19 January 2022 Marchi, J-cases Miriam Mangieri


General Court dismissed the action filed by Nissan Motor Co. Ltd. that appealed the decision of the First Board of Appeal of EUIPO in relation to the opposition proceeding between Nissan and VDL Group LTD.

The Japanese Company opposed the trademark application for the word mark VDL E-POWER filed by VDL Group in relation to goods in classes 7, 9 and 12 on the basis of its previous trademarksregistered in classes 9 and 12, considering the existence of a likelihood of confusion.
The opposition Division initially upheld the opposition and rejected the application of VDL; however, the First Board of Appeal of the EUIPO subsequently annulled the decision, finding that the verbal element “VDL” was sufficient to differentiate the conflicting signs, also in view of the relevant public’s high level of attention.
According to the Board of Appeal the word element “power”, common in both signs, is a term which is part of the basic vocabulary of the English language and means “energy”, “power”. This term will be easily understood by the relevant public, even if that public has only a basic knowledge of English.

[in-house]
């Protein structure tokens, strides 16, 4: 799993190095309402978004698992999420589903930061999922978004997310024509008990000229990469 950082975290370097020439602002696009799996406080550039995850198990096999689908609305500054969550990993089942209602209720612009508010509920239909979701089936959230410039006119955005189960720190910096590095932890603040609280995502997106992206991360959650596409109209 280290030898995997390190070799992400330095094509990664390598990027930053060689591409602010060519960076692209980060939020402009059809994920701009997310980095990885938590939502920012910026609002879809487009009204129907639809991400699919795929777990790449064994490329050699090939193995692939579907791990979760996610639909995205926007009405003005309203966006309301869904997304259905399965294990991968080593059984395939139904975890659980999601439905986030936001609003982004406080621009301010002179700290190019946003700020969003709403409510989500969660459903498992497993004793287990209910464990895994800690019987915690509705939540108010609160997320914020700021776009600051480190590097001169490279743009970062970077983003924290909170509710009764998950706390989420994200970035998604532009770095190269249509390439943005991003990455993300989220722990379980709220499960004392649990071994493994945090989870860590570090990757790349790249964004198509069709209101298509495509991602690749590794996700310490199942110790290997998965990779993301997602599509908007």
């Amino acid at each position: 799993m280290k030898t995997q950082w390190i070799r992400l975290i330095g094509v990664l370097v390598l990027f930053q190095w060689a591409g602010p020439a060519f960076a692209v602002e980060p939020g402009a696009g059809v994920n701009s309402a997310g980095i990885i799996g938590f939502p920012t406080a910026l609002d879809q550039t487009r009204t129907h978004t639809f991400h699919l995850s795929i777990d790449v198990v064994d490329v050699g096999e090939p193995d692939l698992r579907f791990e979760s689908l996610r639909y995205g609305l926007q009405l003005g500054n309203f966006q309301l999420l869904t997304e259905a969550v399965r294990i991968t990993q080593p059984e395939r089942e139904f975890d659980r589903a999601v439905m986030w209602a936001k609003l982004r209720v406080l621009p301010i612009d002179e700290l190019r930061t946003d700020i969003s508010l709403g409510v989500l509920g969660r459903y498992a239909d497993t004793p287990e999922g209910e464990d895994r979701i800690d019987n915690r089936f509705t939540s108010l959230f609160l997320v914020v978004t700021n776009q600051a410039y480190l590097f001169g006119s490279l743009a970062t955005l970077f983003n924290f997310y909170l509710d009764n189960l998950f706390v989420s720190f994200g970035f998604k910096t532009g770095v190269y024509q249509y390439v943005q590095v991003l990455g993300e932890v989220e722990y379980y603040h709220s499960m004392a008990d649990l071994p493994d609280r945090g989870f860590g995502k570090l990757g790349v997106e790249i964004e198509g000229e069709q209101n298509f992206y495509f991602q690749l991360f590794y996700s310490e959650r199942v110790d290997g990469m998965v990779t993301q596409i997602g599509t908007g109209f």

As the verbal element ‘e-’ this is a common abbreviation of the word “electric” or “electronic”, therefore the word element ‘e-power’ will be perceived as meaning “electric energy”.
Furthermore, since the goods of the requested trademark are vehicles and their accessories and parts, the element “e-power” will be perceived as referred to electric vehicles and, due to this connection, it has a low degree of distinctiveness.
As regard the word element “VDL” of the mark applied for, this will be perceived as an acronym devoid of meaning, with the result that it has an average degree of distinctiveness.
The Court rejected the argument of the claimant who considered the element VDL devoid of distinctive character since identical with the applicant company name, by stating that the company name may be also used as a mark in order to designate goods or services.
The element VDL is therefore the most distinctive element of the trademark and not only the company name of the proprietor.
On the basis of the above the two signs, that share only the verbal element e-power that is descriptive, and differ for the presence of the element VDL will be distinguished by the relevant public, which has a high level of attention.
This ruling constitutes an important precedent on the role that may have the Company name included in a trademark.